M. Christina White, Carle Illinois College of Medicine, University of Illinois at Urbana-Champaign
January 10, 2019

Researchers diversify drug development options with new metal catalyst

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A University of Illinois team of researchers led by chemistry professor and Carle Illinois research mentor M. Christina White has developed a new manganese-based catalyst that can change the structure of druglike molecules to make new drugs, advancing the pace and efficiency of drug development.

January 3, 2019

Unmuting large silent genes lets bacteria produce new molecules, potential drug candidates

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By enticing away the repressors dampening unexpressed, silent genes in Streptomyces bacteria, researchers at the University of Illinois have unlocked several large gene clusters for new natural products, according to a study published in the journal Nature Chemical Biology. Since many antibiotics, anti-cancer agents and other drugs have been derived from genes readily expressed in […]

December 19, 2018

New drug seeks receptors in sarcoma cells, attacks tumors in animal trials

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A new compound that targets a receptor within sarcoma cancer cells shrank tumors and hampered their ability to spread in mice and pigs, a study from researchers at the University of Illinois reports. The researchers conducted a multi-year, cross-disciplinary study that went from screening potential drug candidates to identifying and synthesizing one compound, to packaging […]

Leanne Labriola, Dipanjan Pan, Ketan Dighe, Carle Illinois College of Medicine, University of Illinois at Urbana-Champaign
August 31, 2018

Color-changing sensor detects signs of eye damage in tears

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Researchers developed a rapid sensing gel to measure a molecular marker of eye injury in a teardrop.

New CRSPR Technique, Carle Illinois College of Medicine, University of Illinois at Urbana-Champaign
August 16, 2018

New CRISPR technique skips over portions of genes that can cause disease

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In a new study in cells, University of Illinois researchers have adapted CRISPR gene-editing technology to cause the cell’s internal machinery to skip over a small portion of a gene when transcribing it into a template for protein building. This gives researchers a way not only to eliminate a mutated gene sequence, but to influence […]

August 2, 2018

Nowhere to hide: Molecular probe illuminates elusive cancer stem cells in live mice

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University of Illinois researchers developed a molecular probe that can tag and track elusive cancer stem cells in both cell cultures and live organisms.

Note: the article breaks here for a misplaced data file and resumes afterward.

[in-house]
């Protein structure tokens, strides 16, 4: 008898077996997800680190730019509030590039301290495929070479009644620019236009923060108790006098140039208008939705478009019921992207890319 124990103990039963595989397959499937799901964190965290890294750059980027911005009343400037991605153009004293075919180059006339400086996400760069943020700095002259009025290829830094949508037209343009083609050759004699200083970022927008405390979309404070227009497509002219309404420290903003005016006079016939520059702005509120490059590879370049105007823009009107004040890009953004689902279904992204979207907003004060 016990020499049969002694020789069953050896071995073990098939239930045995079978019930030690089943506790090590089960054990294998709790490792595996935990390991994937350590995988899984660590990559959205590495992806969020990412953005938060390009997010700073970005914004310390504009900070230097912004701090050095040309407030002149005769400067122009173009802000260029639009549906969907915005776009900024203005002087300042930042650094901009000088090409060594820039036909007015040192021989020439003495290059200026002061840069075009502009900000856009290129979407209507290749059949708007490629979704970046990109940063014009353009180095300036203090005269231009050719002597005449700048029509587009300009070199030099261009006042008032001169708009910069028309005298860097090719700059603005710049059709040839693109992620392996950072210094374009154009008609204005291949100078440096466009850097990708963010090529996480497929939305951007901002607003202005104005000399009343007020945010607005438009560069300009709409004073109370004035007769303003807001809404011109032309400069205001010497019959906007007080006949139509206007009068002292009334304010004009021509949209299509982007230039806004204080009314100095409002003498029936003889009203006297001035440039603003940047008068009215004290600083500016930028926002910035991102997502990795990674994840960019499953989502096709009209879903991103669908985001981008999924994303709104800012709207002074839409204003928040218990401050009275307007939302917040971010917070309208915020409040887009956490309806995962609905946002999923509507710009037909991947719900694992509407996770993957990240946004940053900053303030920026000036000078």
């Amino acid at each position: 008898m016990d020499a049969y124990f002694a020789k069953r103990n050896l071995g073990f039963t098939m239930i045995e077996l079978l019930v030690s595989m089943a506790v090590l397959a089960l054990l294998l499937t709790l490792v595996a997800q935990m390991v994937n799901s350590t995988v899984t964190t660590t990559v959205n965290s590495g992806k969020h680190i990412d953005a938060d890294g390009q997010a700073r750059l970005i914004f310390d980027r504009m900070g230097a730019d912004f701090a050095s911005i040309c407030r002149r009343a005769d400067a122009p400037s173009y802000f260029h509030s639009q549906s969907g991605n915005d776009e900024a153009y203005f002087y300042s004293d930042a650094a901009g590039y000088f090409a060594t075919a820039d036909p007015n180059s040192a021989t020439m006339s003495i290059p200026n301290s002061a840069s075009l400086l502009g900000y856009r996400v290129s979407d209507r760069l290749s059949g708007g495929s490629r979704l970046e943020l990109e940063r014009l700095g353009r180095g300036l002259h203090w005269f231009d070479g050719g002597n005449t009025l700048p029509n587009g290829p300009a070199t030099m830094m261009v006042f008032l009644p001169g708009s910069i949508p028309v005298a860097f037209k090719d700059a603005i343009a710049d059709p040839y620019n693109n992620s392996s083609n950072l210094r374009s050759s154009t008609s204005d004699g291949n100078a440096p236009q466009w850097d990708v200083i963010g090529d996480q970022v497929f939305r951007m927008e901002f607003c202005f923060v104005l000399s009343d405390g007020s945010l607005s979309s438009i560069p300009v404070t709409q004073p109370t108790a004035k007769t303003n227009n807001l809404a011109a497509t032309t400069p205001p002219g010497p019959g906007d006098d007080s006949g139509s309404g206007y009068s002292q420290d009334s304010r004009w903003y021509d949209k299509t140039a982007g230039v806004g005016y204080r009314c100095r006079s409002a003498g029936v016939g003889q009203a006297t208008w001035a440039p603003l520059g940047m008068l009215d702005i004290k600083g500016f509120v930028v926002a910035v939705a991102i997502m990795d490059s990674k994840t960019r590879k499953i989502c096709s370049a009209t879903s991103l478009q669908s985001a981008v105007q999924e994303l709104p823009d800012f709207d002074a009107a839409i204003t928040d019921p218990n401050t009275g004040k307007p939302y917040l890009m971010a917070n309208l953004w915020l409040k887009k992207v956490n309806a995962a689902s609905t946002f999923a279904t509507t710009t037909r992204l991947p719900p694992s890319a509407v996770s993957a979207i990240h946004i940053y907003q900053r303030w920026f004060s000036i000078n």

Ruby Mendenhall, Carle Illinois College of Medicine, University of Illinois at Urbana-Champaign
August 2, 2018

Ruby Mendenhall and Interdisciplinary Research

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Ask Ruby Mendenhall about the scope of her activities, and you’re quickly overwhelmed. Ask her to illustrate how they all connect, and you’ll soon have a page full of circles, lines, themes and projects – many of them connecting people you’d think would have little to talk about. Yet they do.

Timothy Fan, University of Illinois at Urbana-Champaign, Carle Illinois College of Medicine
July 12, 2018

Products of omega-3 fatty acid metabolism may have anticancer effects, study shows

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A class of molecules formed when the body metabolizes omega-3 fatty acids could inhibit cancer’s growth and spread, University of Illinois researchers report in a new study in mice. The molecules, called endocannabinoids, are made naturally by the body and have similar properties to cannabinoids found in marijuana – but without the psychotropic effects. In […]

First Class, Carle Illinois College of Medicine, University of Illinois at Urbana-Champaign
July 3, 2018

Carle Illinois Welcomes Inaugural Class

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The Carle Illinois College of Medicine, the world’s first engineering-based medical school, welcomed its first class of 32 students July 2. A partnership between the University of Illinois at Urbana-Champaign and the Carle Health System, the college aims to create a cohort of physician-innovators who exemplify the qualities of compassion, competence, curiosity and creativity. The […]

June 22, 2018

New tissue-imaging technology could enable real-time diagnostics, map cancer progression

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A new microscope system can image living tissue in real time and in molecular detail, without any chemicals or dyes, report researchers at the University of Illinois. The system uses precisely tailored pulses of light to simultaneously image with multiple wavelengths. This enables the researchers to study concurrent processes within cells and tissue, and could […]